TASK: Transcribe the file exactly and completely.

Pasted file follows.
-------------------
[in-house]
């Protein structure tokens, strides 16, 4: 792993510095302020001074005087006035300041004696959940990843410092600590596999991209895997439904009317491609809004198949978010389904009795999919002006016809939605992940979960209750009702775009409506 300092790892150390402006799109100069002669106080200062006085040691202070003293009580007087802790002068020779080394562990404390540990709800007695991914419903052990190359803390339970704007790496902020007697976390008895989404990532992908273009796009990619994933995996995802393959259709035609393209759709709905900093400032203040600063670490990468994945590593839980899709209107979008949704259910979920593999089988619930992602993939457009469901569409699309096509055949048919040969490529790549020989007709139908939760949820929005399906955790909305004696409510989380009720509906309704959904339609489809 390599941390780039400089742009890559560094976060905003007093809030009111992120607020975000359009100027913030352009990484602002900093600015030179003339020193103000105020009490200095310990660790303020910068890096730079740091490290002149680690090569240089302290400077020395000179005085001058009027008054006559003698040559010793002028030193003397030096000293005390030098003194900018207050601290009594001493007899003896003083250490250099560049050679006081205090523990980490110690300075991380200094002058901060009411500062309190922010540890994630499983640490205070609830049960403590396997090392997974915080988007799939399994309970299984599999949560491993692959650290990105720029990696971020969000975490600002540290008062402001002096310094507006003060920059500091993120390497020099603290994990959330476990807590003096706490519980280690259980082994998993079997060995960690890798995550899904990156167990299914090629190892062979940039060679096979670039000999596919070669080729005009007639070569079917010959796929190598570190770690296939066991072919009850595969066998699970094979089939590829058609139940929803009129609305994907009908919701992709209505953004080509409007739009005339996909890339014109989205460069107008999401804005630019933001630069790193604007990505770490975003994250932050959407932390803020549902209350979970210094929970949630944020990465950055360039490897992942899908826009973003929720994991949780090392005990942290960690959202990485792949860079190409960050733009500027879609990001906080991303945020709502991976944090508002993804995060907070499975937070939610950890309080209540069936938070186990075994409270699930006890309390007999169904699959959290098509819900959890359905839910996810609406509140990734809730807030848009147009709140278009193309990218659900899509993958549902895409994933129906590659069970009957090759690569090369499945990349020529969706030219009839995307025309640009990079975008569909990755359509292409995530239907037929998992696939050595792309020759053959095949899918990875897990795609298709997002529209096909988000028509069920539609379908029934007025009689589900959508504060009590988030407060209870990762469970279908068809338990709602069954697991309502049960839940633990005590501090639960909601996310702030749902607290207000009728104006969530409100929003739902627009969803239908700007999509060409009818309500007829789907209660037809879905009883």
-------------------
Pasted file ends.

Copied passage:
[in-house]
């Protein structure tokens, strides 16, 4: 792993510095302020001074005087006035300041004696959940990843410092600590596999991209895997439904009317491609809004198949978010389904009795999919002006016809939605992940979960209750009702775009409506 300092790892150390402006799109100069002669106080200062006085040691202070003293009580007087802790002068020779080394562990404390540990709800007695991914419903052990190359803390339970704007790496902020007697976390008895989404990532992908273009796009990619994933995996995802393959259709035609393209759709709905900093400032203040600063670490990468994945590593839980899709209107979008949704259910979920593999089988619930992602993939457009469901569409699309096509055949048919040969490529790549020989007709139908939760949820929005399906955790909305004696409510989380009720509906309704959904339609489809 390599941390780039400089742009890559560094976060905003007093809030009111992120607020975000359009100027913030352009990484602002900093600015030179003339020193103000105020009490200095310990660790303020910068890096730079740091490290002149680690090569240089302290400077020395000179005085001058009027008054006559003698040559010793002028030193003397030096000293005390030098003194900018207050601290009594001493007899003896003083250490250099560049050679006081205090523990980490110690300075991380200094002058901060009411500062309190922010540890994630499983640490205070609830049960403590396997090392997974915080988007799939399994309970299984599999949560491993692959650290990105720029990696971020969000975490600002540290008062402001002096310094507006003060920059500091993120390497020099603290994990959330476990807590003096706490519980280690259980082994998993079997060995960690890798995550899904990156167990299914090629190892062979940039060679096979670039000999596919070669080729005009007639070569079917010959796929190598570190770690296939066991072919009850595969066998699970094979089939590829058609139940929803009129609305994907009908919701992709209505953004080509409007739009005339996909890339014109989205460069107008999401804005630019933001630069790193604007990505770490975003994250932050959407932390803020549902209350979970210094929970949630944020990465950055360039490897992942899908826009973003929720994991949780090392005990942290960690959202990485792949860079190409960050733009500027879609990001906080991303945020709502991976944090508002993804995060907070499975937070939610950890309080209540069936938070186990075994409270699930006890309390007999169904699959959290098509819900959890359905839910996810609406509140990734809730807030848009147009709140278009193309990218659900899509993958549902895409994933129906590659069970009957090759690569090369499945990349020529969706030219009839995307025309640009990079975008569909990755359509292409995530239907037929998992696939050595792309020759053959095949899918990875897990795609298709997002529209096909988000028509069920539609379908029934007025009689589900959508504060009590988030407060209870990762469970279908068809338990709602069954697991309502049960839940633990005590501090639960909601996310702030749902607290207000009728104006969530409100929003739902627009969803239908700007999509060409009818309500007829789907209660037809879905009883």